Art in Print

‘Scream’ Painter Edvard Munch Gets a New Museum


The Museum will become the home of 28,000 works by Munch, including two versions of his famous painting ‘The Scream’, making it the largest collection dedicated to a single artist. The building itself is to be a concrete and glass 12 storey high rise structure designed by Spanish firm Estudio Herreros, situated within the city’s fanciest waterfront district. Despite the positive assertions of Oslo’s mayor, Marianne Borgen, that “it will become a landmark, easily available for those who live her and those who visit the city”, the decision to build this new museum was met with protests and legal challenges by those who disliked the architecture or felt that the Munch collection should remain where it has done for more than 50 years, in a museum in a different part of Oslo.

Born in 1863, Munch was a painter whose treatment of psychological themes made him a star not only in his native Norway but across Europe. His paintings influenced modern-art movements such as German Expressionism and 19th century Symbolism. He joins the likes of Pablo Picasso and Vincent van Gogh in being artists famous enough to merit museums of their own; the Van Gogh Museum in Amsterdam is among the world’s most popular, drawing about 2 million visitors a year. The current Munch museum is situated in an area unpopular amongst tourists, and in 2015 had only 250,000 visitors.

The new building is set to be completed in 2019 and will open the following year. The future of the older building is unclear.
Via:  Wall Street Journal


Salvador Dalí portrait of estranged sister Ana Maria up for auction


‘Figura de Perfil’ was painted just a few years before the formerly devoted siblings’ relationship disintegrated to such an extent than an attempted deathbed reconciliation ended in her being thrown out of his room. The portrait is coming up for sale for the first time since Dali presented it to his sister and is expected to fetch up to £1.2m at Bonhams’ impressionist and modern art sale this Thursday.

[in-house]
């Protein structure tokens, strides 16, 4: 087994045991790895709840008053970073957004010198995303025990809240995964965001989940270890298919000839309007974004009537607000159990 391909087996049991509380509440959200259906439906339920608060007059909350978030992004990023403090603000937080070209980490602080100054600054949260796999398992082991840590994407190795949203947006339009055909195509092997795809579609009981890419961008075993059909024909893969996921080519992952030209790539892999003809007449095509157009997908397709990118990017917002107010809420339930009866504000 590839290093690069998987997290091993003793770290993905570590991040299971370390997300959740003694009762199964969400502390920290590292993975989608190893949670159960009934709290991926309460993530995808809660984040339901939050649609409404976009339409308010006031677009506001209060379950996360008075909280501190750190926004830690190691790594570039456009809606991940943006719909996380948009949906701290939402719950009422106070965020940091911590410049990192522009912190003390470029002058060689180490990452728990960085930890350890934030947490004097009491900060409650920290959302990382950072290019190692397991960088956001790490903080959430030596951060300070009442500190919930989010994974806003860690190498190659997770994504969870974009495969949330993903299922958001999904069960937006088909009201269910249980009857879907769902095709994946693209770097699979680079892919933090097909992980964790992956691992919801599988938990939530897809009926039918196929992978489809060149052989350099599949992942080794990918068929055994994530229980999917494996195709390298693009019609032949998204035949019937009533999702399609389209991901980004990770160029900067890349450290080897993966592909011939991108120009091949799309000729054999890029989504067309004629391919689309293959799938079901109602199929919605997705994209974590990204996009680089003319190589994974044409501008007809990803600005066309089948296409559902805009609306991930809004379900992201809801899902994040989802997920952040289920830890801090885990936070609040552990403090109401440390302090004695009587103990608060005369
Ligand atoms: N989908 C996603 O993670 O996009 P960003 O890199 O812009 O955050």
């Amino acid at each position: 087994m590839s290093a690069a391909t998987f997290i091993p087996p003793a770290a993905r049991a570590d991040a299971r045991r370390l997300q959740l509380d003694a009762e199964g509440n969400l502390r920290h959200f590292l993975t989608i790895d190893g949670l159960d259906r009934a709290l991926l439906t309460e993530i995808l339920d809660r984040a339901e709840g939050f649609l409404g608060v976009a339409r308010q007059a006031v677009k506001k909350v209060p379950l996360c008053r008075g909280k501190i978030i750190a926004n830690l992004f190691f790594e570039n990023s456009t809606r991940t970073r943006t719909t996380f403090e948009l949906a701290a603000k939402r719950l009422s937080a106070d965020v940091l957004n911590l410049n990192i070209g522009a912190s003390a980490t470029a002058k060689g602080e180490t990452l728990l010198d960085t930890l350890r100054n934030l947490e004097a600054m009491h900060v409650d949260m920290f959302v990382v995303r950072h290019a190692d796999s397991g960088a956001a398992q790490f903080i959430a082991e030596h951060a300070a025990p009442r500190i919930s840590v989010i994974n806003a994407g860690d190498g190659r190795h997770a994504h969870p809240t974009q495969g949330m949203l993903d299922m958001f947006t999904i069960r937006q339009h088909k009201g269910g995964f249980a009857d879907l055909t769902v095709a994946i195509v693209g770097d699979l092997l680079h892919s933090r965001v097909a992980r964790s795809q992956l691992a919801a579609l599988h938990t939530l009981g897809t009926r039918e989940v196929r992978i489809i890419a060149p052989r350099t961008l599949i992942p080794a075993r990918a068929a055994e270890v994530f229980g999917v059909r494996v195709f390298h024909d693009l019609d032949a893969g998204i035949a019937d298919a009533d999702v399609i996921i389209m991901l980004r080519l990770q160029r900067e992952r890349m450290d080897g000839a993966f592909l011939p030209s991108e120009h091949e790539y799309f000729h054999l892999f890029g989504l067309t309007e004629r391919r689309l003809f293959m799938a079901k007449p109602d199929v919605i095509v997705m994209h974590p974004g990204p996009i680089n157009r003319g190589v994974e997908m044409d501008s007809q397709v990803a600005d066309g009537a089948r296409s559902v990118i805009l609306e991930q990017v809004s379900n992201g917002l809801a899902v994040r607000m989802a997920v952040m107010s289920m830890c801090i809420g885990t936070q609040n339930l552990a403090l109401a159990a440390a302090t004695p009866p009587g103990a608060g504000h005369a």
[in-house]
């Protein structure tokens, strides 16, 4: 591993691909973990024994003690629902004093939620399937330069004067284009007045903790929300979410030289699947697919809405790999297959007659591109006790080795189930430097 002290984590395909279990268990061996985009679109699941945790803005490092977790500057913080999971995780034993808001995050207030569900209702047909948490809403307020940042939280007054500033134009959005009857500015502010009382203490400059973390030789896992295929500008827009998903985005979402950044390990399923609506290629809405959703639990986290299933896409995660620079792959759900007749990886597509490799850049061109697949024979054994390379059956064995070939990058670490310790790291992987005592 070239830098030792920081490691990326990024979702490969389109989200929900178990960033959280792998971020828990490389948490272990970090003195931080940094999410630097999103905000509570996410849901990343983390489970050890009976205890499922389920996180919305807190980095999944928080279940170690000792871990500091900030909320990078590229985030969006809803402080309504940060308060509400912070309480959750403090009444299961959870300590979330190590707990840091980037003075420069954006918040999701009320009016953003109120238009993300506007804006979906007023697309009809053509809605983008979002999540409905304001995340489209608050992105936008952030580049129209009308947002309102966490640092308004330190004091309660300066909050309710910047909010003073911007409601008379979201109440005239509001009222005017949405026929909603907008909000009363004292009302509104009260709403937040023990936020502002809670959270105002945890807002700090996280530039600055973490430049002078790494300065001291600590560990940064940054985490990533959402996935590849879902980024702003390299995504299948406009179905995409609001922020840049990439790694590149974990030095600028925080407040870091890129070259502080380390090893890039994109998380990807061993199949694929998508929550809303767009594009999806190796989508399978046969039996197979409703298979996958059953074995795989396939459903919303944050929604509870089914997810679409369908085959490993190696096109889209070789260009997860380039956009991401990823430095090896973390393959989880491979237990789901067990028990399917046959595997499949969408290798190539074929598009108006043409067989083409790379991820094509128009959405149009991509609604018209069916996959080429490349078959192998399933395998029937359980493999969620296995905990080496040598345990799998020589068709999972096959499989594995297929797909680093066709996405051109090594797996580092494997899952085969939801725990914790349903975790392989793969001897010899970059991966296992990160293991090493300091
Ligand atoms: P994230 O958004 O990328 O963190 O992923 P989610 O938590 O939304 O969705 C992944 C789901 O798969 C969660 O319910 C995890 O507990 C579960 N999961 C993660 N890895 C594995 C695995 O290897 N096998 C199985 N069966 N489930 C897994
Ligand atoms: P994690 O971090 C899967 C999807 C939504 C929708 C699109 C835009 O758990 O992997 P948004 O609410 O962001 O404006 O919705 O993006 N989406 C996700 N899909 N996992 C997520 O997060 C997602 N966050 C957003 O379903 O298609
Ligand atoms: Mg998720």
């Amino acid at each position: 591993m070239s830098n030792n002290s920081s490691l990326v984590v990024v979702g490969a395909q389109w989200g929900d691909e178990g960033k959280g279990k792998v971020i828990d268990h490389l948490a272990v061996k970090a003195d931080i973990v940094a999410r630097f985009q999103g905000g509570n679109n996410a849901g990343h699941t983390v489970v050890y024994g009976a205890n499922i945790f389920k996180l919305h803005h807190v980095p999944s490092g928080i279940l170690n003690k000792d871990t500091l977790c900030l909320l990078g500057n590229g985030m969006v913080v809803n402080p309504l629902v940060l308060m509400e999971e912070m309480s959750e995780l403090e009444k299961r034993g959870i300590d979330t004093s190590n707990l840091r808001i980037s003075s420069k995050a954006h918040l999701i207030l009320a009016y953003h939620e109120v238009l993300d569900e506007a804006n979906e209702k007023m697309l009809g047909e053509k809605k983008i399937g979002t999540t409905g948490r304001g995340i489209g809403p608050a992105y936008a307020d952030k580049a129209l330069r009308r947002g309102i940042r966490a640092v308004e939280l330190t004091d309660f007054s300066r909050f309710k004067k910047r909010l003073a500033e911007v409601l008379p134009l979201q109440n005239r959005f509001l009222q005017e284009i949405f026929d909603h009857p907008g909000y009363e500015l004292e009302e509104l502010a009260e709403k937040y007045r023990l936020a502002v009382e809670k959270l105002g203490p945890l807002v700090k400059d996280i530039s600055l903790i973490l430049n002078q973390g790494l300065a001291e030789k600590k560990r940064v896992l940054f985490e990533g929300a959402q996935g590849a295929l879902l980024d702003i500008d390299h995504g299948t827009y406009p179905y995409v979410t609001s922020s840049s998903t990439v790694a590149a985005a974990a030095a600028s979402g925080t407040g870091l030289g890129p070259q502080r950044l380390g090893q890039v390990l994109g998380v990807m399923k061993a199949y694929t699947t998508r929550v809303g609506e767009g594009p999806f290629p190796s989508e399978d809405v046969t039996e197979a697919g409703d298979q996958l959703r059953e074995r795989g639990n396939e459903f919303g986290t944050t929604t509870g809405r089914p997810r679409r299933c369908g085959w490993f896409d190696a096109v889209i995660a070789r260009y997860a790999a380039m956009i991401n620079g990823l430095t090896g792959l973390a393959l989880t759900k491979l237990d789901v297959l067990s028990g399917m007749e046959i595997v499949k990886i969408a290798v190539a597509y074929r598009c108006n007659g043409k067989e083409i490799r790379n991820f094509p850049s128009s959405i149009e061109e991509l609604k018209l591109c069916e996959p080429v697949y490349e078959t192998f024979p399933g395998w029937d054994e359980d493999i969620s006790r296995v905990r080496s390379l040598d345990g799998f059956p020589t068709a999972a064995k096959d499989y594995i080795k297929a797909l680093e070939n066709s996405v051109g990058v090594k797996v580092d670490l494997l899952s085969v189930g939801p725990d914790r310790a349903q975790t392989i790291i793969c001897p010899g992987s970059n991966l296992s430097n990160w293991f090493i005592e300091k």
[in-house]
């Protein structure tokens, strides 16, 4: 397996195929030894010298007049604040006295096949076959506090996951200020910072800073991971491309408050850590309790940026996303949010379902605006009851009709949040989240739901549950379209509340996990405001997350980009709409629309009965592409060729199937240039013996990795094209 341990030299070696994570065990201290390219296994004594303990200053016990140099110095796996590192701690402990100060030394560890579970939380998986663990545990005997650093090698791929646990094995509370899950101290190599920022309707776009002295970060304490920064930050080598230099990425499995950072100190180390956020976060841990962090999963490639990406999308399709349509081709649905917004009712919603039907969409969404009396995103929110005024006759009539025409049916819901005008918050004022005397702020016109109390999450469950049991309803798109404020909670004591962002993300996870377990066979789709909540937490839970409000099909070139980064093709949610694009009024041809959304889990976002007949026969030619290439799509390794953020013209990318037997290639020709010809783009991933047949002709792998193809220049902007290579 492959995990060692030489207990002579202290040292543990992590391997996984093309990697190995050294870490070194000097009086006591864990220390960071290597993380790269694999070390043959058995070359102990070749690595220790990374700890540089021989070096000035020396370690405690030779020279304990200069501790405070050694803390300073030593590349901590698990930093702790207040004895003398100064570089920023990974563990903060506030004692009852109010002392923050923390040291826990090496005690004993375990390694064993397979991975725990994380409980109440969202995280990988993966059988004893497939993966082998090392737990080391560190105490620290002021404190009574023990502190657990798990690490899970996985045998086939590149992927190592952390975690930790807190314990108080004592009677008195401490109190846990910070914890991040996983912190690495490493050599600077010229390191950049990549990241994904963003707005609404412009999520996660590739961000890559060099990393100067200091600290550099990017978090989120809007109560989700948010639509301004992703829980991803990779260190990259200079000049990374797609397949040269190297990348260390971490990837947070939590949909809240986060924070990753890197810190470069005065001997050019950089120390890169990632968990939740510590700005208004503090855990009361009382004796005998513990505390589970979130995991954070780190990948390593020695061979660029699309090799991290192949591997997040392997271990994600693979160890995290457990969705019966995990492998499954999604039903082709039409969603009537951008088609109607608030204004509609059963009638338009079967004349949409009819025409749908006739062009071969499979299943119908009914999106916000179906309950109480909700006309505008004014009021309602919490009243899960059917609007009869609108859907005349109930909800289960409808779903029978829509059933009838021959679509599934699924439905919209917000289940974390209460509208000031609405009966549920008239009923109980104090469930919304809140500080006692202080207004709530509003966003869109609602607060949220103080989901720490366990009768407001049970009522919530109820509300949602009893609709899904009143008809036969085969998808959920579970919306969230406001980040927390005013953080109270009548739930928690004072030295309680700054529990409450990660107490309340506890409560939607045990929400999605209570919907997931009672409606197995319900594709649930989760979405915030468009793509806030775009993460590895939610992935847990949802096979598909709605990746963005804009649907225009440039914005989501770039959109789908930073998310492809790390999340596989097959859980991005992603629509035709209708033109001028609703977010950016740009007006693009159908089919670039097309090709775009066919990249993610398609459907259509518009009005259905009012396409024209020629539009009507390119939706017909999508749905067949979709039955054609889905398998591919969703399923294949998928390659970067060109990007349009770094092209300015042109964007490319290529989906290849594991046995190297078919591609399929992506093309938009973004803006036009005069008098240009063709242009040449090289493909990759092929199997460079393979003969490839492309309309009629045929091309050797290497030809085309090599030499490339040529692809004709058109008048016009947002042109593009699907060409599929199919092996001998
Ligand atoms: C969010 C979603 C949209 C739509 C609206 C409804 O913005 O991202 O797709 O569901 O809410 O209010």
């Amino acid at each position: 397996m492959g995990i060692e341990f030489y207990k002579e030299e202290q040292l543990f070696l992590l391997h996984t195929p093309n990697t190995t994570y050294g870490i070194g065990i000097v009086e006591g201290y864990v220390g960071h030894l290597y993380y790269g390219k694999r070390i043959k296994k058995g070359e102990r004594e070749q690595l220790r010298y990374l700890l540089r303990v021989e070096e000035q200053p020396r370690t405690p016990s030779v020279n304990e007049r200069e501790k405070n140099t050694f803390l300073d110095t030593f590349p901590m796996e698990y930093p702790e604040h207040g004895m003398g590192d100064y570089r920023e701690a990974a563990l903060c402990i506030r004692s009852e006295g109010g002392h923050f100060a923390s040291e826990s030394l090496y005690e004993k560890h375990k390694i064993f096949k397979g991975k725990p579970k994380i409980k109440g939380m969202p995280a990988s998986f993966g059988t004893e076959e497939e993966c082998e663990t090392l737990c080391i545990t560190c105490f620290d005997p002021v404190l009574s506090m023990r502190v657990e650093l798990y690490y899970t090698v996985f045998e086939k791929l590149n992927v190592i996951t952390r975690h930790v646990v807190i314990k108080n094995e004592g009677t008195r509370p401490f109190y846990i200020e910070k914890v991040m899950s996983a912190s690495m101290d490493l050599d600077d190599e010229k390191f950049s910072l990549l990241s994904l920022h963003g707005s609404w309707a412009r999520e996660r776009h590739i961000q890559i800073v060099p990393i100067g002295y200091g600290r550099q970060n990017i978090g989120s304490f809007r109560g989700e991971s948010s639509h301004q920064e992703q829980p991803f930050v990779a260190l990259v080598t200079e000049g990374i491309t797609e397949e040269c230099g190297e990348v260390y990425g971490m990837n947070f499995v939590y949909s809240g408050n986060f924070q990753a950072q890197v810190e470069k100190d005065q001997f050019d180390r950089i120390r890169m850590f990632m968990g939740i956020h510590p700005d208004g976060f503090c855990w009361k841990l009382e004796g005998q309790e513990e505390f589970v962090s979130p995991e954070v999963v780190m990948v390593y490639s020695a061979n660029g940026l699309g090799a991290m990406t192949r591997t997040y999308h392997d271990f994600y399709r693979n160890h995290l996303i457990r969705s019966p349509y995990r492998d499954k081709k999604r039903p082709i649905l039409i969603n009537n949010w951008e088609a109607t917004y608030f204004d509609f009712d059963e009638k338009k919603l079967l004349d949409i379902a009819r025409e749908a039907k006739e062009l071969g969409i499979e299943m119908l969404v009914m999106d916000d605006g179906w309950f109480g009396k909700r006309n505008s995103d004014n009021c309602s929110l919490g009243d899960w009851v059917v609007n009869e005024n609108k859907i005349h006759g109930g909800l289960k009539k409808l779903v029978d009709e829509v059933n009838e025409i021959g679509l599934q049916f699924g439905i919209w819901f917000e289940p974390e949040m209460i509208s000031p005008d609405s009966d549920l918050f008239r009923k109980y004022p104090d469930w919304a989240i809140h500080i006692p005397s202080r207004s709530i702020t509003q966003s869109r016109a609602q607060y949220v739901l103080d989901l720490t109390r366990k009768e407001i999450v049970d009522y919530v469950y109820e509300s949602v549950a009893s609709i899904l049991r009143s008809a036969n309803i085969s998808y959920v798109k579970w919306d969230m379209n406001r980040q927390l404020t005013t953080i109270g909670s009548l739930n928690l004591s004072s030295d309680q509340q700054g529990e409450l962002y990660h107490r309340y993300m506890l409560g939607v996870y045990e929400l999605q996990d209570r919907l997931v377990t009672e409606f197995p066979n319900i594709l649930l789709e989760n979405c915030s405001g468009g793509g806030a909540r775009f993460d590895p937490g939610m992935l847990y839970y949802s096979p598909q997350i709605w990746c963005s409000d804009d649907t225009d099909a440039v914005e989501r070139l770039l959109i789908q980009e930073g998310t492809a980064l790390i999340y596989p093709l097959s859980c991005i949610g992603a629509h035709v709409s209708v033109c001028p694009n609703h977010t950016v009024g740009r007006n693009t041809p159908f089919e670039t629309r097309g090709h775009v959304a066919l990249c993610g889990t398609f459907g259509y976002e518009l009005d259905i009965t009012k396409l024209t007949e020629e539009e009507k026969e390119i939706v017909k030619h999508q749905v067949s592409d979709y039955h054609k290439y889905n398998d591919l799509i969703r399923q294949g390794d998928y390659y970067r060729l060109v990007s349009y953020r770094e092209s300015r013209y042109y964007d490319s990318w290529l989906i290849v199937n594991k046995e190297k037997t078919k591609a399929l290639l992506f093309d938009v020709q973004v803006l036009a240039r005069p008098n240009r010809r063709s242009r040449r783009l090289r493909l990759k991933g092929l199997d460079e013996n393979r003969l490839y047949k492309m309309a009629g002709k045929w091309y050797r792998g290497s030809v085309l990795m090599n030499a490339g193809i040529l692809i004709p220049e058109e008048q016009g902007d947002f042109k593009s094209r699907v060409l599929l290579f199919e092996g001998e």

Dalí was 21 when he painted ‘Figura de Perfil’ (figure in profile), and chose to include it in his first solo exhibition in Spain in 1925. Ana Maria, three years his junior, kept the picture for years, despite the permafrost of their later relationship, before giving it to friends whose family have kept it ever since. Ana Maria was Dalí’s favourite model when he was beginning his career as an artist and she was a teenager. He repeatedly drew and painted her from behind, often gazing out at the view from their seaside holiday home in Cadaqués. The catalyst for the siblings’ fall out was his relationship with the formidable Gala, who, though married to surrealist poet Paul Eluard when they met, later became his wife. Ana Maria was briefly arrested and imprisoned during the Spanish Civil War and it was Gala who she suspected of having falsely denounced her as a fascist sympathiser. Furthermore, Dali and Ana Maria publically clashed over autobiographical records of their childhood and relationships with their father.
India Phillips, the head of impressionist and modern art at Bonhams, described the picture as “laden with meaning and utterly enigmatic”. She also said the sale was exceptionally rare, as almost all his work from the period is in public collections, adding: “It is one of the most beautiful works I have had the pleasure of handling”.
Via:  Guardian


World to see stolen Iraqi art for the first time


Relics looted from the national museum in Baghdad after the 2003 invasion are being put on show outside the country for the first time. Figurines that were smuggled out of Iraq to be recovered later from Syria, the US and the Netherlands will be placed alongside works of modern and contemporary art at this year’s Venice Biennale.

Tamara Chalabi, founder of the Ruya Foundation which has fought with museum authorities for the right to bring other items out of storage for the show, said the display, titled Archaic, was an important reminder to the global community of Iraq’s association with culture. The works were thus “selected to reflect again on the state of Iraq as a country, yet one that is steeped in antiquity”, she said. This announcement came from the organisers of the Iraqi pavilion at the Biennale as leading experts on the country’s archaeology gathered in Paris for a Unesco-sponsored conference for assessment of the damage done to sites by Isis.

With Mesopotamia having been the birthplace of civilisation, Iraq is home to some of the most important historical sites in the world, from Babylon to Nimrud and Nineveh, capitals of ancient Assyrian settlements that were smashed up by Isis and only recently liberated. Officials have said that 80 per cent of Nimrud and 70 per cent of historic Nineveh have been destroyed.
Via:  The Times